MUET measures language ability
WE refer to the letter “Don’t make a mockery of MUET” by Mr Henry Soon in StarEducate (Dec 18, 2011).
The Malaysian University English Test (MUET) is an English language proficiency test designed to measure the English language ability of students wishing to pursue first degree studies in local institutions of higher learning.
With MUET, English is taught in Form Six or pre-university level to equip students with the appropriate level of proficiency in English to enable them to perform effectively in their academic pursuits at tertiary level.
The Malaysian Examinations Council (MEC) fully agrees with Mr Soon’s opinion that decisions on educational matters should be in the best interests of students. MUET will be conducted three times a year as of this year in March, July and November.
The policy came into being after numerous requests from students who had intentions of sitting for the MUET and after an in-depth study of its implications.
At present, candidates who take the mid-year MUET face problems in their appeals for intake into institutions of higher learning.
The closing date for such appeals is in late June whilst the results for the mid-year exams are released in July. With MUET being offered thrice a year, candidates who take the MUET in March are able to obtain their results prior to the closing date for appeals.
At present too, MUET dates clash with the examination schedules, new student intake and semester holidays of various institutions of higher learning. Hence, providing an additional test will offer better alternatives to students from these institutions to select the MUET session that best suits their needs.
Offering MUET three times a year too, does allow more opportunities for candidates to improve their MUET score. They do not need to wait six months before taking the next MUET.
This benefits school candidates, private candidates, and also university students who require a stipulated minimum MUET band to qualify for entrance or graduate from university.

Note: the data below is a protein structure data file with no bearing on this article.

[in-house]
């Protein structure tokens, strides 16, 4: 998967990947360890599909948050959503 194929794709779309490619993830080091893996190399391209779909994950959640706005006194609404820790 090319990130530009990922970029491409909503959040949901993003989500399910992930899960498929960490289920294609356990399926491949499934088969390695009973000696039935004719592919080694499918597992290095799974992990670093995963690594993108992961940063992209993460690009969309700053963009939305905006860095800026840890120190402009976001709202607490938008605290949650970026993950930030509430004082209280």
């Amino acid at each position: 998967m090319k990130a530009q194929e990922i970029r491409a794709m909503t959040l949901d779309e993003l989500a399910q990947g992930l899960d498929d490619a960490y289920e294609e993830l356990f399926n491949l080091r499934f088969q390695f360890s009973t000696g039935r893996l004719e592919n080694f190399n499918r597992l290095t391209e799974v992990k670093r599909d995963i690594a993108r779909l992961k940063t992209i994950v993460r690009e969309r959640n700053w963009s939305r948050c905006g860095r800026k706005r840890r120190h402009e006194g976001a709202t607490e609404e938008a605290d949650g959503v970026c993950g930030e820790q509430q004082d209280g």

Private candidates who work in the private or public sector too have a better choice of MUET sessions as some take the paper for promotional purposes.
Contrary to Mr Soon’s claim, the decision to include an additional MUET session in our yearly schedule was never made for “financial gains”. The additional session in fact will put more demands on MEC’s operational, administrative and financial resources, but having the best interests of our clients in mind, we believe that the benefits to our clients and nation far outweigh the additional costs incurred.
In an era where institutions of higher learning are opening up opportunities for flexible entry and exit points for tertiary education, the additional MUET session will provide flexibility and enhance student mobility in line with national and international development.
On the issue of school candidates sitting for MUET in March, students not being keen to stay engaged in MUET lessons after taking the MUET early and MUET teachers being the butt of jokes and resentment due to the flexible MUET dates, this is a school administrative matter.
It is stipulated clearly in a circular to schools and also in the MUET Test Specifications (page 9) that “the MUET programme should involve 240 hours of teaching time spanning three school terms. Instruction should be carried out for eight periods a week at 40 minutes per period.”
If schools do not comply with this and students feel they are prepared to take the test earlier, it is beyond the jurisdiction of the MEC.
We are, however, confident that school administrators and MUET teachers will have the necessary expertise and creativity to manage the teaching-learning process in their schools. Instead of viewing the additional MUET session as a burden, we believe schools will make use of the flexibility offered for the benefit of their students.